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In Russia, tasks eat YOU!

There are several business quasi-jargon phrases that I believe warrant further study, such as “to touch base” and “to be on the same page.” Today, however, I’d like to focus on the notion of “having a lot on your plate.” Sometimes one hears that a task is being taken off someone’s plate, but normally the metaphor is limited to having a full, and indeed overfull, plate.

Presumably this plate is full of food, since there is not much else that is normally stacked on a plate. Now you might have a lot on your plate after taking a trip to an all-you-can-eat buffet, for example. In these cases, the plate’s fullness results from an act of will. The implication, however, is that normally your portion size is out of your control. I thus picture a kind of sadistic all-you-can-eat buffet where they don’t just take your word for it — instead, they aggressively push food on you to see for themselves what the true level of “all” you can eat is. You might be able to ask that a particular food item be taken off your plate if there is another diner willing to take it, but that is only a stop-gap measure — the force-feeding will continue, and you will have gained at best a few seconds of breathing room.

Continuing the metaphor, we might think of weekends and vacations as bathroom breaks — though they feel good in the moment, their ultimate purpose is solely to clear out our system sufficiently to allow further force-feedings. (Staying connected to e-mail, etc., on the weekend might then be likened to bringing a snack into the bathroom.)

I leave further extension of the plate metaphor as an exercise for the reader.

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October 28, 2009 - Posted by | language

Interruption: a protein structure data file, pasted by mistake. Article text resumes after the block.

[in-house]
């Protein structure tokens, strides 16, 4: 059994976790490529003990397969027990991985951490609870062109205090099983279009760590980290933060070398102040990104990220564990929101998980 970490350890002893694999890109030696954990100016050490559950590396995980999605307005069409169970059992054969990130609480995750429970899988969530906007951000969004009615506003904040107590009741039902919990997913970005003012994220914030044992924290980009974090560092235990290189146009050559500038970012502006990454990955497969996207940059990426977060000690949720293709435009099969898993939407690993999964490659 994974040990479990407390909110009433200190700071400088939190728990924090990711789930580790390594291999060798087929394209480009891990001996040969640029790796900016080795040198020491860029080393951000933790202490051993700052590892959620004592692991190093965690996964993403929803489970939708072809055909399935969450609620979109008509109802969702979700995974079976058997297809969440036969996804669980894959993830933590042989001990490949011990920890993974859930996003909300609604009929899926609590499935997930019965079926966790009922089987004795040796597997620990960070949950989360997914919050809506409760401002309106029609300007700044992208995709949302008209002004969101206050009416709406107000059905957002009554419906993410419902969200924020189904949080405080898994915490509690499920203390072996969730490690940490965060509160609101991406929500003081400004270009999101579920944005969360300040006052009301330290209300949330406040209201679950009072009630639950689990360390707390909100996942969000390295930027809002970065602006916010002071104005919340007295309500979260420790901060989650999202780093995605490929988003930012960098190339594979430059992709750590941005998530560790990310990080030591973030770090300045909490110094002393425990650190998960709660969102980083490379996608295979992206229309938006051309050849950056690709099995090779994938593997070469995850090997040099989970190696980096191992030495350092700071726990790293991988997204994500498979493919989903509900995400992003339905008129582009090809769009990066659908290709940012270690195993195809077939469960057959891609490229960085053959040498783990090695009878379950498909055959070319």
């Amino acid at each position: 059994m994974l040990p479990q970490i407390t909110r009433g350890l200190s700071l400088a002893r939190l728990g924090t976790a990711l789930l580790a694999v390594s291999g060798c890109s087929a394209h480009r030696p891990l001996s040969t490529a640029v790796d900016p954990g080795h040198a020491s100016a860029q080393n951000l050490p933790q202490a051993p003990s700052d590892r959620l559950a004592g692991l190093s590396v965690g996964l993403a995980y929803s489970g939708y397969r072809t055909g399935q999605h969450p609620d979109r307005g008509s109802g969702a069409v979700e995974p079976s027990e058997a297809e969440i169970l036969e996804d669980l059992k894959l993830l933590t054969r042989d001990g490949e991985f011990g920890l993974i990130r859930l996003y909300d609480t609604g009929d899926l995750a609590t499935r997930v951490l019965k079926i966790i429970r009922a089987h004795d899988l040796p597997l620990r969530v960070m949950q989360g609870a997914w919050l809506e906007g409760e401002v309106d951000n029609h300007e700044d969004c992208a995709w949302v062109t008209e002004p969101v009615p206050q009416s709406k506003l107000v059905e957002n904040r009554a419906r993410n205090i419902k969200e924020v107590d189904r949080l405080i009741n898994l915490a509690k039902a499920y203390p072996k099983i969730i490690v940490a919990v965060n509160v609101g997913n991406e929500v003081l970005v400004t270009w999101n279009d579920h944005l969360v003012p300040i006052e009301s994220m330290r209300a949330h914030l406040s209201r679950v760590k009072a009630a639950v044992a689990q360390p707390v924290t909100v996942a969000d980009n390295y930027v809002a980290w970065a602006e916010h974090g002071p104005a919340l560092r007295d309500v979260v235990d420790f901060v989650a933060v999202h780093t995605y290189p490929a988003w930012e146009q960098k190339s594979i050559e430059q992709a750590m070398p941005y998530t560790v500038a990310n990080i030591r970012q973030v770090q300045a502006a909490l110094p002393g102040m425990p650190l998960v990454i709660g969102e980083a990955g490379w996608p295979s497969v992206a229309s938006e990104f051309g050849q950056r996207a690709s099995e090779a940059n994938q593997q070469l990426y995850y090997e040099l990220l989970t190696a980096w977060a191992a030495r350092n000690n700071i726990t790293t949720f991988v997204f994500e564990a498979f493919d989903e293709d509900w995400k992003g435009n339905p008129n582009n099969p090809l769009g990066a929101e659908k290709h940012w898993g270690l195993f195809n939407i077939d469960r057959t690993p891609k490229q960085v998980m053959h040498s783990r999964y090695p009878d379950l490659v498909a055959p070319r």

6 Comments

  1. Other plates are frequently stacked on plates.

    Comment by ben | October 28, 2009

  2. True, but then one normally refers to the stack as a whole, rather than focusing on the bottom plate as a plate with a lot “on it.”

    Comment by Adam Kotsko | October 28, 2009

  3. In my experience, the people who complain the most – the ones who act like they’re the poor guy in Se7en – are actually spending a lot of effort sneaking treats and empty calories between what they insists are the forced gorgings.

    I stray from the essentials on my plate as well, of course, but I freely admit that I am just kind of choosing not to eat the less enjoyable food “on my plate”.

    Comment by Matt in Toledo | October 28, 2009

  4. Was it an act of will not to picture a child, just old enough to sit eye level at the adult table, plate piled high with lima beans, brussel sprouts, and broccoli, plagued by the thought of severe dessert regulation imposed by an overbearing mother who waits, watching for any change in facial expression hinting at the child’s disgust at the task so that she can enhance your bedtime to an earlier hour?

    Or is that just me…

    Comment by Colin | October 28, 2009

  5. That actually would’ve been a much better direction to take this. I guess I wasn’t force-fed enough as a kid, and this particular blog post suffered because of it.

    Comment by Adam Kotsko | October 28, 2009

  6. i think sometimes that my superiors keep loading me more and more work just to see when they’ll force me to quit so far i’m expandible so, but maybe not for that long

    Comment by Read | October 29, 2009


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